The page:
Everyone is on their feet for the irresistible finale, blown away and exhilarated by the energy and talent exuding from the stage. Hairspray retains its hold on me and while I’m uplifted by this fine production, I am saddened to realise that in these backward-facing times we need to heed its message just as much as we ever did.
Good morning, Birmingham! Rebecca Mendoza IS Tracy Turnblad
New Alexandra Theatre, Birmingham, Monday 14th December, 2015
The irrepressibly feel-good musical comes to Brum for the festive season – an alternative to panto but the story has a lot in common with fairy tales. Our heroine Tracy Turnblad longs to go to the ball (in this case, become a dancer on The Corny Collins TV Show), there’s a wicked witch (racist TV producer Velma) and a handsome Prince Charming (Link Larkin). Mark O’Donnell and Thomas Meehan’s book captures the essence of the John Waters original film, while composer Mark Shaiman and Scott Whitman’s lyrics are clever, complex and witty. Shaiman’s tunes are all memorable, drawing on the styles of the era. It’s 1962 in Baltimore and society is segregated. Until Tracy Turnblad comes along…
As the ever-optimistic, single-minded idealist, Freya Sutton knocks your socks off. Her Tracy is an unstoppable force and instantly likeable, as she waves hello to rats, drunkards and flashers on her way to school. Her mother, Edna (Tony Maudsley) has self-esteem issues – Maudsley is spot on as a gruff-speaking Edna, gradually coming out of her shell and learning to love herself for who she is. Partnered by a sprightly Peter Duncan as husband Wilbur, the pair stop the show with their duet, You’re Timeless To Me. Duncan’s Wilbur is a mass of energy himself (much is made of the disparity in size between wife and husband) making the role his own – Tracy must get her vivaciousness and sense of social justice from somewhere. Duncan’s characterisation shows us exactly where.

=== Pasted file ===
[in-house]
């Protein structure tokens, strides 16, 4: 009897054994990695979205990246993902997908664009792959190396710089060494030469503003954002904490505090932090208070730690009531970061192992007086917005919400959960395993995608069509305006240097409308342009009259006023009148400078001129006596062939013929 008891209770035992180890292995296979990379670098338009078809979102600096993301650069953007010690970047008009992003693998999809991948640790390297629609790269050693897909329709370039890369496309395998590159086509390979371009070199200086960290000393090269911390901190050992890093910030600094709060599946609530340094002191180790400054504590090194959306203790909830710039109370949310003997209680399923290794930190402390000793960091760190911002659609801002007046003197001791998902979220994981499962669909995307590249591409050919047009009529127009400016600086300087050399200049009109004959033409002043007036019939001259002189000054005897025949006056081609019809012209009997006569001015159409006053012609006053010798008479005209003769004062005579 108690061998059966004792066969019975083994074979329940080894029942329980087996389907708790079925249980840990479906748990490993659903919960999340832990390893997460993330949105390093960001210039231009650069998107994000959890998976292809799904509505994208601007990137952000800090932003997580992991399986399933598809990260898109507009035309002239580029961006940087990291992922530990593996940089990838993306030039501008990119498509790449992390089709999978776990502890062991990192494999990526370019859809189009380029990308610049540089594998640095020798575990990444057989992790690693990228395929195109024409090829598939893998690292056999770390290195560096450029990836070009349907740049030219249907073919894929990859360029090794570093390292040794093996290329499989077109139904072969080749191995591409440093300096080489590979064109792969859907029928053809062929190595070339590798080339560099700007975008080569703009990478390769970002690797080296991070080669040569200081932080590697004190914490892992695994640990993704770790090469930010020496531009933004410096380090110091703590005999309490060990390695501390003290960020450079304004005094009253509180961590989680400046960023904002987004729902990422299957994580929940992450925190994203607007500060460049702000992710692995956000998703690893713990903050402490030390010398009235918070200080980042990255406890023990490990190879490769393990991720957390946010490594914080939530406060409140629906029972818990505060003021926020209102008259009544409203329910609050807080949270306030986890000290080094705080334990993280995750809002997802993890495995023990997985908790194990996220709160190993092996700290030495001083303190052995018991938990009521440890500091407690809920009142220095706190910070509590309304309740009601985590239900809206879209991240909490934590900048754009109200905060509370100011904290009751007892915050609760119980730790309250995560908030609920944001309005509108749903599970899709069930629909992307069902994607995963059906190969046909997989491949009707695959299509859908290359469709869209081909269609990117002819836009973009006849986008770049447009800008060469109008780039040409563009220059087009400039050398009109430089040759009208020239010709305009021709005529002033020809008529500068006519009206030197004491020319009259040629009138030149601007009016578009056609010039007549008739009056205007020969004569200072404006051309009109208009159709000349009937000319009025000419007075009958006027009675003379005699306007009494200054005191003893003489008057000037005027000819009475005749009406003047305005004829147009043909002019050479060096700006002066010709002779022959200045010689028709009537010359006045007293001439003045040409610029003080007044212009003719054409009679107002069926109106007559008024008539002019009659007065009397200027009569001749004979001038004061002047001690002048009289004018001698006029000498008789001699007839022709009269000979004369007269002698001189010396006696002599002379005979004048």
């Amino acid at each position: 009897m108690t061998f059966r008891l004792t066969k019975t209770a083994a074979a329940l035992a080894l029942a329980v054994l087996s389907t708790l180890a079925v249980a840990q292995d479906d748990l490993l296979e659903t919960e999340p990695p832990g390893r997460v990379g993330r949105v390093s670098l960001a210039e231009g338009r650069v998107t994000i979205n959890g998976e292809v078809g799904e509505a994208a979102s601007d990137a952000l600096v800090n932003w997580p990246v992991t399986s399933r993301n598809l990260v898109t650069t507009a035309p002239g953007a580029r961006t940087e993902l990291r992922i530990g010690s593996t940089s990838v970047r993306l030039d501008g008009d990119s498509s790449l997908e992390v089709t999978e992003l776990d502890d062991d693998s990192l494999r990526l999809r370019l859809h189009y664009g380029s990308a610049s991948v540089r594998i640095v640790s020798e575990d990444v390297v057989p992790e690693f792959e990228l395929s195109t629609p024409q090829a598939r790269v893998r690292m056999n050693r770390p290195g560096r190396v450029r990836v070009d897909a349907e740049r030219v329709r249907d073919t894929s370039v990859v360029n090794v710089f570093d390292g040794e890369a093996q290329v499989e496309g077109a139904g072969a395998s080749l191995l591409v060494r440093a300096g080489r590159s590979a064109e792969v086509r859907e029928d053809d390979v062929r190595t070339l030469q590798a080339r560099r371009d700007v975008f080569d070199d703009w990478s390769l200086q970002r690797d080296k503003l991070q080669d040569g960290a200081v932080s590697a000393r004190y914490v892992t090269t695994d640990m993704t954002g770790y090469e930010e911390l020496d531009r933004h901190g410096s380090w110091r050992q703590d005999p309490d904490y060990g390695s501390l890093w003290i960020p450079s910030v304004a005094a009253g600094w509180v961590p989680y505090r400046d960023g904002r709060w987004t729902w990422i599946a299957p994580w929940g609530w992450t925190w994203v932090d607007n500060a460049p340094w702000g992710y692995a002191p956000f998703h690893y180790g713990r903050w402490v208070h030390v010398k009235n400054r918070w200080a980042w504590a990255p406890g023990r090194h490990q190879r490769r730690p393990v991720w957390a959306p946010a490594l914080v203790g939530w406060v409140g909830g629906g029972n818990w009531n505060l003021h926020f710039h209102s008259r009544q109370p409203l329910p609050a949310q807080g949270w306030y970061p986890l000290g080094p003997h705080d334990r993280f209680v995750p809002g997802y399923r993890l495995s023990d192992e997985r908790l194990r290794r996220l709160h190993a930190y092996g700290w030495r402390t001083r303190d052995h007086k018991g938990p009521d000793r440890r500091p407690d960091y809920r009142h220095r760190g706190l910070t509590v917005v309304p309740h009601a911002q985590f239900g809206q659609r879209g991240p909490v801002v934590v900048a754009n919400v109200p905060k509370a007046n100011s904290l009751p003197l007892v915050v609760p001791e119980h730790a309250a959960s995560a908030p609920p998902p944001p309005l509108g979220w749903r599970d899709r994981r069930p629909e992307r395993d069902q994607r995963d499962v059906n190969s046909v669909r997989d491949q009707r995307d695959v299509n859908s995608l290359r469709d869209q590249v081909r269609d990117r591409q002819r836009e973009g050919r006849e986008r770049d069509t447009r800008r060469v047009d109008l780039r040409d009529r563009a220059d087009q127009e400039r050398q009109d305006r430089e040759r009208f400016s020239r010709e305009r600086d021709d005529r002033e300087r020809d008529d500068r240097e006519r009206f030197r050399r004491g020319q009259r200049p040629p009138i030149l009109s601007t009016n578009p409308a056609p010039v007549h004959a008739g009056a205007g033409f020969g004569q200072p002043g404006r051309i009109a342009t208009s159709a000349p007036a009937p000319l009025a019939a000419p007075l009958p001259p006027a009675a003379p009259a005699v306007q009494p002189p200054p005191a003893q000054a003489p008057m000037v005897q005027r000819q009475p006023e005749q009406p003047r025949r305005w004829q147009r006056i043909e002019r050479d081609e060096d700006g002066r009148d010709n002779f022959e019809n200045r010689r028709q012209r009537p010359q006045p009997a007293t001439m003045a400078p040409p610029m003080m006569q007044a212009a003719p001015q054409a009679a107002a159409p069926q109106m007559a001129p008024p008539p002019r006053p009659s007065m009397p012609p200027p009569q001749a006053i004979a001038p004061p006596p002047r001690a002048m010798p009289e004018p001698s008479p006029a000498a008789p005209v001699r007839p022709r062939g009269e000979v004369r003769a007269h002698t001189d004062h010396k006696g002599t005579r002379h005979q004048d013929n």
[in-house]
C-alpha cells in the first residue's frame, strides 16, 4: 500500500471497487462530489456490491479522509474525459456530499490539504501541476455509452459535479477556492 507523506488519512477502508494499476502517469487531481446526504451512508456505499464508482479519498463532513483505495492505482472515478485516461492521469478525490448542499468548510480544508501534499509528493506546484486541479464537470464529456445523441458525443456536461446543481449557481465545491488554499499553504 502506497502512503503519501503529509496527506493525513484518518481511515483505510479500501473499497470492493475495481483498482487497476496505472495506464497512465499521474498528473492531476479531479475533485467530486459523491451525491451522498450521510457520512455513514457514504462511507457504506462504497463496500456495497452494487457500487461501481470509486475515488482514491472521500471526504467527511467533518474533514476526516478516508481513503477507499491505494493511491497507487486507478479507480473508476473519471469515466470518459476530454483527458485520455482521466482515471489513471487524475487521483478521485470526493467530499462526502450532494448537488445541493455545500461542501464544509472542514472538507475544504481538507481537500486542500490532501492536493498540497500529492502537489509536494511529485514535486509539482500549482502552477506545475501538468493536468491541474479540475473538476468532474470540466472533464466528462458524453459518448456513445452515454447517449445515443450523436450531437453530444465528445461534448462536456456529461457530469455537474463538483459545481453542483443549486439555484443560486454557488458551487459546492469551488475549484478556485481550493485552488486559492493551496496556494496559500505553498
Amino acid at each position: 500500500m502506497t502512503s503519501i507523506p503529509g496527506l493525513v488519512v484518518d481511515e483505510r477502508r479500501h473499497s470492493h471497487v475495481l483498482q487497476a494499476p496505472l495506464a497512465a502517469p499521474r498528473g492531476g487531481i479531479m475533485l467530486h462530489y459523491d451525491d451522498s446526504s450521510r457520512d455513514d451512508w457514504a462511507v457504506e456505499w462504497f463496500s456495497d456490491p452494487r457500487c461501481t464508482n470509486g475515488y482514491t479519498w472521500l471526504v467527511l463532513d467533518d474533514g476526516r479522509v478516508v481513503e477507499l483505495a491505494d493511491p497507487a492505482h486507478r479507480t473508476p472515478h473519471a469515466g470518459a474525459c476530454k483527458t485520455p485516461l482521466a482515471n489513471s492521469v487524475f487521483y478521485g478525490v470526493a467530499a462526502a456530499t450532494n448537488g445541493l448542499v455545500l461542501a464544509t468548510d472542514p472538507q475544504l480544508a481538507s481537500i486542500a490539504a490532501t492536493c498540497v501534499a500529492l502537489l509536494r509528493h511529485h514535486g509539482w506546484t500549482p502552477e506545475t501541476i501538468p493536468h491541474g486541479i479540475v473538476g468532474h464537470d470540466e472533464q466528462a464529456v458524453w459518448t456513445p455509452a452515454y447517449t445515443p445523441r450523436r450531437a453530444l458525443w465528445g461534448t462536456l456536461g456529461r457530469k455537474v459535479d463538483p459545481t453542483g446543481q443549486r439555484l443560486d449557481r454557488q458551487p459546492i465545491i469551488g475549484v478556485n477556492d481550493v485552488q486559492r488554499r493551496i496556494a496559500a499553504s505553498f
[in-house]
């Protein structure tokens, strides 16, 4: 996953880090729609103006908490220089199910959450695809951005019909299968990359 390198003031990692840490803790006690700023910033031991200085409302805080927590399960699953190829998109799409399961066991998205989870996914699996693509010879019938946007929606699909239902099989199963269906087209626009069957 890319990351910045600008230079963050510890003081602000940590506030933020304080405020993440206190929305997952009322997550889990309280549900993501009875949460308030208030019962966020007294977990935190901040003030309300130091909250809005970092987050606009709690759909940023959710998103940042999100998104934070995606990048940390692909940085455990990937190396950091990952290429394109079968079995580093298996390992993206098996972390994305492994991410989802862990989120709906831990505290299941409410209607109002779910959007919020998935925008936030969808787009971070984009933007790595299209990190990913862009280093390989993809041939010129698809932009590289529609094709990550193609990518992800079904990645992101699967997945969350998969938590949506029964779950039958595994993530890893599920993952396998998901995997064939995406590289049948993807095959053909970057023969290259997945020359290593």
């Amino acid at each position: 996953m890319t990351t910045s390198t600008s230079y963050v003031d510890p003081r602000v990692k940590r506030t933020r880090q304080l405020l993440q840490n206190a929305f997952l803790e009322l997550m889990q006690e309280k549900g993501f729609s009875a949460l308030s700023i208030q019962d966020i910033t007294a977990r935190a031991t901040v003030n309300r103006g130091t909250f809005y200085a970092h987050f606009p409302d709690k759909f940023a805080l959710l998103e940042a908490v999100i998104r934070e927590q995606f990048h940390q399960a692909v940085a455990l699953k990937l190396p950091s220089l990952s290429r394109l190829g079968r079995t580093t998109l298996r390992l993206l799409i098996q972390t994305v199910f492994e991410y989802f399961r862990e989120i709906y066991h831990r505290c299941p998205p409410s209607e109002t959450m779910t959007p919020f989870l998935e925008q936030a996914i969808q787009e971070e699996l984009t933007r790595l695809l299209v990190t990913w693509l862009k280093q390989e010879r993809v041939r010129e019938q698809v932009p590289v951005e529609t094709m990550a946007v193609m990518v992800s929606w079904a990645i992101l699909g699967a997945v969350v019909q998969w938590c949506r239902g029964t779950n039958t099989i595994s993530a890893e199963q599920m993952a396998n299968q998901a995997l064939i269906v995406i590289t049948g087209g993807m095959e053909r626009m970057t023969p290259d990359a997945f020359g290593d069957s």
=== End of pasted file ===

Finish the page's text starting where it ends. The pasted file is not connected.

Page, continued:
Brenda Edwards brings the house down as Motormouth Maybelle with the soulful anthem I Know Where I’ve Been, in the show’s goosebumps moment; while Claire Sweeney’s elegantly vile and villainous Velma is a lot of fun – daughter Amber (Lauren Stroud) is the petulant, immature version. Monique Young gets laughs as Tracy’s awkward friend Penny. She embarks on an interracial relationship with dynamic Seaweed (an excellent Dex Lee) bringing the political thrust of the show to a personal level. Jon Tsouras is cheesily good as TV host Corny Collins and Ashley Gilmour makes an appealing Link. They are all supported by a superb ensemble of vibrant youngsters – although special mention must go to Adam Price and Tracey Penn who reappear in a range of ‘authority figure’ roles, from school teacher to prison guard.
The energy coming off the stage is infectious, thanks in no small part to the exuberant choreography by Drew McOnie. Director Paul Kerryson lets the social issues emerge without browbeating us, although when Motormouth sings she prays to her god and a picture of Martin Luther King Jr appears on the TV screen, it’s a little on the nose. My favourite number, I Can Hear The Bells, is splendidly staged, charting Tracy and Link’s entire relationship even though she has only just met him, in a swirl of teenage naivety and romanticism.